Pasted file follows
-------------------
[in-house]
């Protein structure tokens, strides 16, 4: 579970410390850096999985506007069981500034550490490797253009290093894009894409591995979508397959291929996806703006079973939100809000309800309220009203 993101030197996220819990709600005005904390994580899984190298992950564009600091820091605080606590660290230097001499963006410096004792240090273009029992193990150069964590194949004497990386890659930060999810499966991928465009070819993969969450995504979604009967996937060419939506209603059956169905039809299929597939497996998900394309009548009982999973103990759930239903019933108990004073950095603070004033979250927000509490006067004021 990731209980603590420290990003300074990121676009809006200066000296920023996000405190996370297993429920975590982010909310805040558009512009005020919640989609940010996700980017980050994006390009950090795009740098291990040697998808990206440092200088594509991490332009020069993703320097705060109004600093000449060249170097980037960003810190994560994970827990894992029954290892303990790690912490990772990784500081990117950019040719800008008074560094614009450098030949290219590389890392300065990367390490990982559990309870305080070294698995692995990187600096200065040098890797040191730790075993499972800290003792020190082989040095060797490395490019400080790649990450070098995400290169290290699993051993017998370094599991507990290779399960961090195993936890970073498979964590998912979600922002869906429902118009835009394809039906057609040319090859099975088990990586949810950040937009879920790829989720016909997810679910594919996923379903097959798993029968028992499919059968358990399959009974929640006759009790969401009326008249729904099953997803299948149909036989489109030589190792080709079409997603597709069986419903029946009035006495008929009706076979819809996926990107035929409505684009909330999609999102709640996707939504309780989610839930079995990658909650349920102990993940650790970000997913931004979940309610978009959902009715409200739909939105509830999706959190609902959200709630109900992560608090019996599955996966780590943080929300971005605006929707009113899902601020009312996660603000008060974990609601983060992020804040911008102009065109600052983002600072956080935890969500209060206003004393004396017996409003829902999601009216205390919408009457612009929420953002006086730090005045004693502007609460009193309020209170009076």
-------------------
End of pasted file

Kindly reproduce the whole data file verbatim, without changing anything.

[in-house]
């Protein structure tokens, strides 16, 4: 579970410390850096999985506007069981500034550490490797253009290093894009894409591995979508397959291929996806703006079973939100809000309800309220009203 993101030197996220819990709600005005904390994580899984190298992950564009600091820091605080606590660290230097001499963006410096004792240090273009029992193990150069964590194949004497990386890659930060999810499966991928465009070819993969969450995504979604009967996937060419939506209603059956169905039809299929597939497996998900394309009548009982999973103990759930239903019933108990004073950095603070004033979250927000509490006067004021 990731209980603590420290990003300074990121676009809006200066000296920023996000405190996370297993429920975590982010909310805040558009512009005020919640989609940010996700980017980050994006390009950090795009740098291990040697998808990206440092200088594509991490332009020069993703320097705060109004600093000449060249170097980037960003810190994560994970827990894992029954290892303990790690912490990772990784500081990117950019040719800008008074560094614009450098030949290219590389890392300065990367390490990982559990309870305080070294698995692995990187600096200065040098890797040191730790075993499972800290003792020190082989040095060797490395490019400080790649990450070098995400290169290290699993051993017998370094599991507990290779399960961090195993936890970073498979964590998912979600922002869906429902118009835009394809039906057609040319090859099975088990990586949810950040937009879920790829989720016909997810679910594919996923379903097959798993029968028992499919059968358990399959009974929640006759009790969401009326008249729904099953997803299948149909036989489109030589190792080709079409997603597709069986419903029946009035006495008929009706076979819809996926990107035929409505684009909330999609999102709640996707939504309780989610839930079995990658909650349920102990993940650790970000997913931004979940309610978009959902009715409200739909939105509830999706959190609902959200709630109900992560608090019996599955996966780590943080929300971005605006929707009113899902601020009312996660603000008060974990609601983060992020804040911008102009065109600052983002600072956080935890969500209060206003004393004396017996409003829902999601009216205390919408009457612009929420953002006086730090005045004693502007609460009193309020209170009076």